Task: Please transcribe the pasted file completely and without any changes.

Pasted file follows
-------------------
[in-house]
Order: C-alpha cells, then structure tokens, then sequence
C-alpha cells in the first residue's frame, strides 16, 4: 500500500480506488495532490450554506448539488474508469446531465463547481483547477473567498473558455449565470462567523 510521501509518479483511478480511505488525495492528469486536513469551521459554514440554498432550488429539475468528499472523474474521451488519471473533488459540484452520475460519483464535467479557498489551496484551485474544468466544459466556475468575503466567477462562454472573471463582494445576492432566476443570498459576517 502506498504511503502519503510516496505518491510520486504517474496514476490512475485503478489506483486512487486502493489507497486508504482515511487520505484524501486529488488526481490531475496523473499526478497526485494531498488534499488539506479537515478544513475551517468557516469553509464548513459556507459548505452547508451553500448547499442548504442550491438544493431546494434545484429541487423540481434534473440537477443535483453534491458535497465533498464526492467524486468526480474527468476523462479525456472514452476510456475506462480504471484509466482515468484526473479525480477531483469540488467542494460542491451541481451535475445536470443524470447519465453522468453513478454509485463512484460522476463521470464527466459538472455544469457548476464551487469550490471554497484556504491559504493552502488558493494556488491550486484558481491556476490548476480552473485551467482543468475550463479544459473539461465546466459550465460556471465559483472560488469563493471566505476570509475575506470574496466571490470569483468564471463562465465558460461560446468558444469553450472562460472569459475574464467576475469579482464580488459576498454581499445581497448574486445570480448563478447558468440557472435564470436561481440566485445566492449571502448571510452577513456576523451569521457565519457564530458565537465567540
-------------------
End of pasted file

[in-house]
Order: C-alpha cells, then structure tokens, then sequence
C-alpha cells in the first residue's frame, strides 16, 4: 500500500480506488495532490450554506448539488474508469446531465463547481483547477473567498473558455449565470462567523 510521501509518479483511478480511505488525495492528469486536513469551521459554514440554498432550488429539475468528499472523474474521451488519471473533488459540484452520475460519483464535467479557498489551496484551485474544468466544459466556475468575503466567477462562454472573471463582494445576492432566476443570498459576517 502506498504511503502519503510516496505518491510520486504517474496514476490512475485503478489506483486512487486502493489507497486508504482515511487520505484524501486529488488526481490531475496523473499526478497526485494531498488534499488539506479537515478544513475551517468557516469553509464548513459556507459548505452547508451553500448547499442548504442550491438544493431546494434545484429541487423540481434534473440537477443535483453534491458535497465533498464526492467524486468526480474527468476523462479525456472514452476510456475506462480504471484509466482515468484526473479525480477531483469540488467542494460542491451541481451535475445536470443524470447519465453522468453513478454509485463512484460522476463521470464527466459538472455544469457548476464551487469550490471554497484556504491559504493552502488558493494556488491550486484558481491556476490548476480552473485551467482543468475550463479544459473539461465546466459550465460556471465559483472560488469563493471566505476570509475575506470574496466571490470569483468564471463562465465558460461560446468558444469553450472562460472569459475574464467576475469579482464580488459576498454581499445581497448574486445570480448563478447558468440557472435564470436561481440566485445566492449571502448571510452577513456576523451569521457565519457564530458565537465567540